Residential park regulations need stronger protections and greater transparency
The wellbeing and financial security of residential park home owners and residents will remain at risk unless the NSW Government acts to improve regulation of the sector, warns Greens MP and spokesperson for Housing, Jan Barham.
“When the new legislation for residential parks was introduced to Parliament in November 2013, the Greens raised serious concerns about its impacts and the potential risks for residents. The Government has taken more than a year to draft these regulations yet they have still failed to include the necessary safeguards for owners and residents,” Ms Barham said.
When it commences, the new residential parks legislation would allow operators to offer “voluntary sharing arrangements” to home buyers that could commit them paying a share of the proceeds when they sell their home as well as entry or exit fees, in exchange for the possibility of reduced ongoing site fees.
“The voluntary sharing arrangements have caused great concern among residents that unscrupulous operators will profit at their expense by setting up complex and unfair agreements,” Ms Barham said.
“The regulations need to make sure people considering signing an agreement need information that is clear and consistent with the law. In many cases the law will require that they are also offered a “rent only” agreement. But the standard form of agreement hasn’t included any information about voluntary sharing arrangements, leaving it open for buyers to unwittingly sign up to an unfair or unlawful agreement.”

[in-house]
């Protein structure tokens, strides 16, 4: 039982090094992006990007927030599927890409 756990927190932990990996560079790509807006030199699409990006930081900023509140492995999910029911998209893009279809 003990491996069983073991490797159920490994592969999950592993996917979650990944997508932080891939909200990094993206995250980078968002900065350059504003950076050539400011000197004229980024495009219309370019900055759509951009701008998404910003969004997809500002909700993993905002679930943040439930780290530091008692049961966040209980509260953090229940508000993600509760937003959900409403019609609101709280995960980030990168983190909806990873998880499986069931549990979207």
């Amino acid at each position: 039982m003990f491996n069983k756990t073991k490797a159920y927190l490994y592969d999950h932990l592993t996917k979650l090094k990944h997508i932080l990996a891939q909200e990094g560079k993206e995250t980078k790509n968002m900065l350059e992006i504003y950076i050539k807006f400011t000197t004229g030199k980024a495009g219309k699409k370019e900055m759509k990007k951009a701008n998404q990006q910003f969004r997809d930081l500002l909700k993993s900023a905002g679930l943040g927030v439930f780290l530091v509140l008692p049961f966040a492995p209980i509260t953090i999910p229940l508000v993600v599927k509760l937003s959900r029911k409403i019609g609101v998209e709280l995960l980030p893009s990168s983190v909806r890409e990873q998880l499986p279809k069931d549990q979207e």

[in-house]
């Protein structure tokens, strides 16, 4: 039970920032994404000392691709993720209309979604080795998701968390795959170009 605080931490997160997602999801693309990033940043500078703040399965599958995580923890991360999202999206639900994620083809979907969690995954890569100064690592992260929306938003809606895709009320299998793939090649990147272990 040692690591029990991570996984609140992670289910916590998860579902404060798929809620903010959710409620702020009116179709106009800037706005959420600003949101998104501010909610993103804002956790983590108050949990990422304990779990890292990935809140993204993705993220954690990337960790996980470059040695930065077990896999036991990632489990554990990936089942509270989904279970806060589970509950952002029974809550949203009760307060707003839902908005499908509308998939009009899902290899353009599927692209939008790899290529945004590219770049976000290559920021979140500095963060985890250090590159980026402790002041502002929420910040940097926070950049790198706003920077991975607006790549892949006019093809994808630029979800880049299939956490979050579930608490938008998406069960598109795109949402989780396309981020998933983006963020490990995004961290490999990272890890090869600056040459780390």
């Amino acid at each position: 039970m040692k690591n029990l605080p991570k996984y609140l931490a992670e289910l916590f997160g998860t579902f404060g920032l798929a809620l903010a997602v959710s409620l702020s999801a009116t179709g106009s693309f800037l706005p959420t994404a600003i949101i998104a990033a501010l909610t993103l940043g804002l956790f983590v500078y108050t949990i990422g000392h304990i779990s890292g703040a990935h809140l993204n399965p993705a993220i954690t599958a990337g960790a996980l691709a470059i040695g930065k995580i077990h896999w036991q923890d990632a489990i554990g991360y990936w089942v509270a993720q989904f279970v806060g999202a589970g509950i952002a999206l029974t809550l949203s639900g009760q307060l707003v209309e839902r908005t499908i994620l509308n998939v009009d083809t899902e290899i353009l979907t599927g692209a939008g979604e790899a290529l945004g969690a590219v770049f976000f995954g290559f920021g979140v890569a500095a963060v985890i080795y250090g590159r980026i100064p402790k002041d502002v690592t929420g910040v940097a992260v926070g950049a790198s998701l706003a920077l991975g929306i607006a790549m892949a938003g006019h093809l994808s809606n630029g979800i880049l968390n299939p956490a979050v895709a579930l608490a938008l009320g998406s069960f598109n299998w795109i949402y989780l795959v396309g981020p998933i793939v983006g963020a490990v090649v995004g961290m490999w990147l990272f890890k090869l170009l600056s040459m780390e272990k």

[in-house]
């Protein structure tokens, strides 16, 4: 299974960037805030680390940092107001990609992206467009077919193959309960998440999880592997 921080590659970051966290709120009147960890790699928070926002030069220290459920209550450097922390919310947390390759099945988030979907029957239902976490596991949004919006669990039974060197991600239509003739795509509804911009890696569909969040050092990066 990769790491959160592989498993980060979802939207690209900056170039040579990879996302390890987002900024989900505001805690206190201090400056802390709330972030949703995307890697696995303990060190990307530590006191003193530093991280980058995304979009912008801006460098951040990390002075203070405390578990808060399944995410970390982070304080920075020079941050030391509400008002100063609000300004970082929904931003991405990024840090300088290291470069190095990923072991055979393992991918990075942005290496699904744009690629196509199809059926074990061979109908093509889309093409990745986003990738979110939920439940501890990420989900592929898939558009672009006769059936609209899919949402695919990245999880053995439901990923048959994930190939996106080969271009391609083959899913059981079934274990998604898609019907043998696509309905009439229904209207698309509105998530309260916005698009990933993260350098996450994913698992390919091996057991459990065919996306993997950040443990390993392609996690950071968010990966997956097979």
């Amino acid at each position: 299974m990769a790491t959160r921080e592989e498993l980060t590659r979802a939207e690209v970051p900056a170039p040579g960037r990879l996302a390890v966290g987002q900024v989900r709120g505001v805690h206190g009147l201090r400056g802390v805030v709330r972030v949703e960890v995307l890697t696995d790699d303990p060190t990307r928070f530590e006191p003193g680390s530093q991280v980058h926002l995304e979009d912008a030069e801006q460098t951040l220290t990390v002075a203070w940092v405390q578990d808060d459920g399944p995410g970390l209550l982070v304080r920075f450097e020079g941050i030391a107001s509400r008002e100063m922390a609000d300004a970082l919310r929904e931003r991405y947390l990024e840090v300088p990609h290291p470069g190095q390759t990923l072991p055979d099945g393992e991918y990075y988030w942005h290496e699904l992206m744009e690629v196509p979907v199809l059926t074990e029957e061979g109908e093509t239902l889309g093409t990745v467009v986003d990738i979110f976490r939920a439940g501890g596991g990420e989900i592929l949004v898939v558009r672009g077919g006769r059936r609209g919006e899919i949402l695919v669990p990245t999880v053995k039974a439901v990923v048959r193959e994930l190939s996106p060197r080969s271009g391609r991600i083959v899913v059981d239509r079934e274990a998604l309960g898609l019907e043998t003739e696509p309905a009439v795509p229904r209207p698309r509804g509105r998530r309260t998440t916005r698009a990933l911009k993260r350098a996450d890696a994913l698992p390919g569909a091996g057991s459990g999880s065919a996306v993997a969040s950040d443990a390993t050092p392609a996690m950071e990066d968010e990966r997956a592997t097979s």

Ms Barham warned that some parts of the regulations risked seeing home owners facing unreasonable charges for utility services such as sewerage and electricity. She also noted that the regulations did not establish a clear, transparent and fair framework for mediation of disputes that would allow residents to challenge unfair fee increases and practices without risk of incurring additional costs.
“The Government needs to fix these regulations before the legislation commences. The lack of protections will affect many people, most of them older and with limited financial resources, who are looking to make their lasting home in a residential park,” Ms Barham said.
“I’ve consulted across the state and heard the concerns of park residents about the security of their chosen home. Many of these people fear eviction and homelessness if they can’t continue living in their current homes or can’t afford ongoing increases.
“Some of the residents I have spoken to are in great uncertainty, and some even don’t appear to have a clear existing agreement, which means they may need to establish one under this new legislation. Extra safeguards are needed for the sake of current park residents and for the people who would like to buy a home in one of these communities in the future.
“The lack of available affordable housing, particularly in popular coastal tourism areas makes residential parks a vital option for many people that need to be protected. The Government must ensure the rights of owners and residents are defined and fair,” Ms Barham concluded.
For Further Comment, please contact Jan Barham directly on 0447 853 891